The Gospel group would sing, sometimes coming out into the restaurant to help us get happy, and it wasn’t even Happy Hour. It was soulful, reminding us of how faith sustains us in sorrow. It was joyful, as we remembered just how good our God has been. It was hopeful, as we looked for a light on the horizon to see us through a dark night. It was CHURCH, y’all.

Now, I know how much I enjoyed it, but I was not sure how my kids were taking it all in. Their eyes were big, as they had never seen or heard this kind of music in the Episcopal church. I had grown up with a bit of it, going to all-day country singings, and Gospel tent meetings with my grandfather.

Later I got my joy on by hanging out in the coolest interracial church on the planet in southwest Dekalb County with the Paulks and the Gospel Harvester Church when I could shake free from the high church of the Cathedral. There I could get down with Don and Clariece, Bishop Paulk, and Cameo star Anthony Lockett. Word up! Almost made me check my birreta for a Kangol. but I stayed with my Anglican tribe. But, my kids had flat missed that good ole Gospel ship. It was a fine time for me, getting a day off from preaching in my parish and hearing about how the church was too hot or cold. But I did not know how my kids were taking it.

So it surprised me when Thomas and I were talking about his strategy on his plans for his music career. He volunteered that it was at Stubbs where he first felt a sense of Spirit that existed in this community as the live and lively music brought us together. He said watching the musicians and their passion grabbed him in a new way, and he began to think about doing that himself, in his own way. So his career of writing music, performing in bars, festivals, and shows began in a Gospel brunch at Stubb’s. Praise the Lord, and pass the migas.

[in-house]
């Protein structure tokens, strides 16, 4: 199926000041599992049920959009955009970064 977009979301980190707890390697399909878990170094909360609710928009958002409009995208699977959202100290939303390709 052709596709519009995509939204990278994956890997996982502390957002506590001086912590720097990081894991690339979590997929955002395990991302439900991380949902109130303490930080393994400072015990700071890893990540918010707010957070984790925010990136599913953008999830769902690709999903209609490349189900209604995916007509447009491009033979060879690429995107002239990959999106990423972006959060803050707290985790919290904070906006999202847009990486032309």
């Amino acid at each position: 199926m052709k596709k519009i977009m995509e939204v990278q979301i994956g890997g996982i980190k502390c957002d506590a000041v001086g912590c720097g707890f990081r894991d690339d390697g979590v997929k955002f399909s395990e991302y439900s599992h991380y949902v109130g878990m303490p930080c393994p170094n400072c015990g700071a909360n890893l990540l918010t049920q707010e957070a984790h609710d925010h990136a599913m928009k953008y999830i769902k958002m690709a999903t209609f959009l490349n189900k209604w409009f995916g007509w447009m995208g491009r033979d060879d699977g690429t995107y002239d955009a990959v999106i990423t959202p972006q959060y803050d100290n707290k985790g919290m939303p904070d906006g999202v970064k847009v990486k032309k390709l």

He then told me something that moved me deeply. He said that he had watched me lead the congregation in worship, creating Spirit in those gatherings. In a sort of apologia for his vocational choice, he offered his insight as to how he saw his music as doing the same thing, only in a different space, in a different way. I would have kissed him if it would not have embarrassed him. What a gift to his dear old broken-down priest of a father.

It wasn’t exactly a Brick-Big Daddy moment in Cat on a Hot Tin Roof. Nor a reconciliation moment with Tom Wingo with his shrimper father in Prince of Tides. Nor a Great Santini moment of pathos. But it will have to do.

I love my son so much. I loved watching him bravely take the stage the first time at his high school, the toughest audience I could imagine. I was so proud to see him break into the music scene in Athens as a singer/songwriter, fronting one of the most popular bands in town. I marveled as he managed to hold together a group through college and beyond. Living on the road, my friend, is never easy, playing one night stands with the band looking at your backside, mixing up some lyrics from Merle and Waylon. I wondered what it was like to see people in a crowd mouthe words to songs that you wrote. And to be able to be there to see him open for Bon Jovi at Phillips Arena in Atlanta….that was beyond my wildest imagination.

But music is a tough gig. As I told Thomas early on, there are three things that will come along and kill a band:

One, drugs and alcohol, but that’s true in most professions. Including priesthood.